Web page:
Goldman Sachs‘ (GS.N) U.S.-based staff returned to the office for the first time this year on Tuesday, with rival banks set to follow in the coming days as COVID-19 cases drop.
Wall Street firms were among the first to encourage staff to return to offices, but a winter wave of COVID-19 infections driven by the Omicron variant led many to rethink their plans, instructing staff to work from home over the holidays and through January.
Many bank staff are now heading back to the office for the first time in several weeks.
Staff at Jefferies (JEF.N), the first major Wall Street bank to instruct employees to work from home in December, returned to the office Monday.
Chief Executive Rich Handler offered a special reward – dinner Monday evening for the first seven staff to respond via his Instagram account – provided they had a booster vaccine, were born in 1992 or later, and had been in the office that day.
Morgan Stanley (MS.N) is encouraging employees to return this month, according to a source with direct knowledge of the matter. JPMorgan (JPM.N), the country’s largest bank, expects staff to return to the office on a rotational basis this month, a spokesman said.
“It’s just great to be back in,” said one U.S. bank employee, who asked not to be named.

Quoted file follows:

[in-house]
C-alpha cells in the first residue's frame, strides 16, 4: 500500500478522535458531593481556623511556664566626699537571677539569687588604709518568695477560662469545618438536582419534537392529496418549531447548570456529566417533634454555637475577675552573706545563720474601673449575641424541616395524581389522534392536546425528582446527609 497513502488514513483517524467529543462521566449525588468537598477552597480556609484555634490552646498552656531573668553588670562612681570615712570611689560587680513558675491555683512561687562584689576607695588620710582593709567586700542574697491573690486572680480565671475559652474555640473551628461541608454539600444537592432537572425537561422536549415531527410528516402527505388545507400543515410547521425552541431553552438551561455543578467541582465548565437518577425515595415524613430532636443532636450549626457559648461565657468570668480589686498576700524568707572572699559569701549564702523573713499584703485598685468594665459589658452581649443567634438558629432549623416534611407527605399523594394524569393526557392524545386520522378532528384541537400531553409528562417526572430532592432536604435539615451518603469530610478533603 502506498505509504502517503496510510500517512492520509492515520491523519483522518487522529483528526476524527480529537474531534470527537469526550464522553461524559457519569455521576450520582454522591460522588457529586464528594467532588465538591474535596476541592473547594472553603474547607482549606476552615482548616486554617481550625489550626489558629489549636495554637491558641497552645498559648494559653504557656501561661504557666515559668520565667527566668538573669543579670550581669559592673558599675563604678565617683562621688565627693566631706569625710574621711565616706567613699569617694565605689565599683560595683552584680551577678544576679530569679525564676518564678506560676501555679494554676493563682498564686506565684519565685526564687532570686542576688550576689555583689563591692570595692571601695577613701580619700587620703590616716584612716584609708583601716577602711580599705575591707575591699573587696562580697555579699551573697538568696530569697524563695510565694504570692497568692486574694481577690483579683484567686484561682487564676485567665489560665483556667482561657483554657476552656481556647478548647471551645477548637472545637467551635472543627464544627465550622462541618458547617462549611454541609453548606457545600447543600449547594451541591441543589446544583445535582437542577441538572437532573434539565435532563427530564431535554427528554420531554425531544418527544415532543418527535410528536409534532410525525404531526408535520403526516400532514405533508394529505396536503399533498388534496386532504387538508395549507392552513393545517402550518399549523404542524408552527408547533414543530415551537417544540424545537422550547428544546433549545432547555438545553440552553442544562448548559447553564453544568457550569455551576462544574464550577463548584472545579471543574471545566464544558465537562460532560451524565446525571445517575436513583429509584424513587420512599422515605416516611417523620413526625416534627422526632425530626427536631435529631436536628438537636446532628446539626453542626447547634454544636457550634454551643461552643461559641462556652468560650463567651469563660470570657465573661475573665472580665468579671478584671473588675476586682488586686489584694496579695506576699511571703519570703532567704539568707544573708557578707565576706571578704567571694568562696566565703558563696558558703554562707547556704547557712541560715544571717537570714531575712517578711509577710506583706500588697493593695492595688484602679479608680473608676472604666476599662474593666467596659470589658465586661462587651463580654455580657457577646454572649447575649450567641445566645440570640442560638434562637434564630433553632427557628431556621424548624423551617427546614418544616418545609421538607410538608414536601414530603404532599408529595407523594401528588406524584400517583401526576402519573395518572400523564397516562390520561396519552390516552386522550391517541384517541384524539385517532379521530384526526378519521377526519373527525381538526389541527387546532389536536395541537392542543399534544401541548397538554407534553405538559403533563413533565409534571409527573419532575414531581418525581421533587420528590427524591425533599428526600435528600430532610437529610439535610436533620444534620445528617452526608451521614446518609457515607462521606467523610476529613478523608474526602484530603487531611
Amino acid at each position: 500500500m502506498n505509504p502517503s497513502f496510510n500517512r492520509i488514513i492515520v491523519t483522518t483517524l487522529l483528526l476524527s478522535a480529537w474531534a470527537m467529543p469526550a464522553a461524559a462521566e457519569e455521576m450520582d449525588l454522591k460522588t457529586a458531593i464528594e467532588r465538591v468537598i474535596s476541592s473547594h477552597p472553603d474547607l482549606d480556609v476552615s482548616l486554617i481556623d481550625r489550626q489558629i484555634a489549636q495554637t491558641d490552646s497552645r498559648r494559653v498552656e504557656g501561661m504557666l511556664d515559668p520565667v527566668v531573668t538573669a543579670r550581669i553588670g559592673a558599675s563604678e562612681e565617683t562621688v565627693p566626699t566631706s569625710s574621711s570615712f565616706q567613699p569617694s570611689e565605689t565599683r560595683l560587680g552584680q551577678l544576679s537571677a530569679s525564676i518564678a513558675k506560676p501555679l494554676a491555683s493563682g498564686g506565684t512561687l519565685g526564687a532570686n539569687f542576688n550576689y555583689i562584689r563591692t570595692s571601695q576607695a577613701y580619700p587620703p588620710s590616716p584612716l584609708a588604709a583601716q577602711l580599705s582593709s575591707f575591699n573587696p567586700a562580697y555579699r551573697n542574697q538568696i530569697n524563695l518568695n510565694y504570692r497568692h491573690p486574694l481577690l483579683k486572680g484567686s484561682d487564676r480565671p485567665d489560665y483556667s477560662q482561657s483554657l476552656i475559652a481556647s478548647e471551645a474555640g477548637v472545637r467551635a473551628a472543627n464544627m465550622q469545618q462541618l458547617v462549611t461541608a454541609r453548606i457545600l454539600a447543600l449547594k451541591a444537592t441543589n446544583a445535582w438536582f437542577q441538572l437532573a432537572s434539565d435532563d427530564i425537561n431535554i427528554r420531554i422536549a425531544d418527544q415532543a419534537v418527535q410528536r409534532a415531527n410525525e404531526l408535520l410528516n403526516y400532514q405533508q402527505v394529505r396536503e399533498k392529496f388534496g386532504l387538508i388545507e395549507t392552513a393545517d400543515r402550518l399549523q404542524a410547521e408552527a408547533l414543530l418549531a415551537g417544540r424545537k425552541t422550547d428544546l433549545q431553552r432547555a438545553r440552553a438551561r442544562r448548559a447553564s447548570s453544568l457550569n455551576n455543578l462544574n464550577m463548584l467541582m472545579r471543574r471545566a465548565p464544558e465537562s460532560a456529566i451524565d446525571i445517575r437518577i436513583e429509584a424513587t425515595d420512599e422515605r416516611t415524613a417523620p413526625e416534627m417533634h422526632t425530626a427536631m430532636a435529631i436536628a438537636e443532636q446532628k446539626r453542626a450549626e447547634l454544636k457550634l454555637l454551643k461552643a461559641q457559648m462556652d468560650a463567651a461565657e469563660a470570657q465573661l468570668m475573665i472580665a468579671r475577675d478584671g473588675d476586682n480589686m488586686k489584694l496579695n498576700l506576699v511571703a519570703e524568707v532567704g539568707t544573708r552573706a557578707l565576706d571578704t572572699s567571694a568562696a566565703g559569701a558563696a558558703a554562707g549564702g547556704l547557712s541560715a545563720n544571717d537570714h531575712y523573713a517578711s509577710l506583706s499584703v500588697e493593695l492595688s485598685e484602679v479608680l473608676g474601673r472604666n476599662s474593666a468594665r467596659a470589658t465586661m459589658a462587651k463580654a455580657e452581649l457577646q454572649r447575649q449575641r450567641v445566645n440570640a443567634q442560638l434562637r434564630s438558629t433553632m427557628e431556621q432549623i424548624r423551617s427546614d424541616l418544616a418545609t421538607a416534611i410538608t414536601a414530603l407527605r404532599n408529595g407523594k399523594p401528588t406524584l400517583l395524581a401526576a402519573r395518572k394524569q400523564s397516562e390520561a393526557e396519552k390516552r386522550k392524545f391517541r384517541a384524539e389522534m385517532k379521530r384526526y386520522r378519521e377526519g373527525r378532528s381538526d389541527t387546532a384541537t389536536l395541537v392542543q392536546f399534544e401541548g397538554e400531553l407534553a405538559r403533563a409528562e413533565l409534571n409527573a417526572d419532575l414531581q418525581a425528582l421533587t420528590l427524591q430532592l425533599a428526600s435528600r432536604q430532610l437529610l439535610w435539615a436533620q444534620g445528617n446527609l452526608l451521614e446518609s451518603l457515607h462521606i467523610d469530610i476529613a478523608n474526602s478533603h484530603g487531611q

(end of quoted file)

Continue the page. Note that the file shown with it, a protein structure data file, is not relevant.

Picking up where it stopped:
Next Monday, Citigroup (C.N) will revert to requiring New York City area employees to come into the office at least twice a week. Bank of America (BAC.N) began bringing staff back to offices last week in parts of the United States where new COVID-19 cases have started to decline.
Citi was the first and, so far only, bank to require staff to be vaccinated or be terminated unless they have an exemption.
Nearly all staff have now complied with that requirement, a person familiar with the matter said.
European banks are also bringing staff back into their U.S. offices.
BNP Paribas (BNPP.PA) employees will start returning to the office next Monday. Deutsche Bank staff returned Monday and will have to present a negative COVID-19 test within 72 hours of returning to the office, a person familiar with the matter said. Going forward, they will need to test for the virus once a week, and the bank has expanded on-site testing towards that effort, the source said.
Additional reporting by David Henry; Editing by Bernadette Baum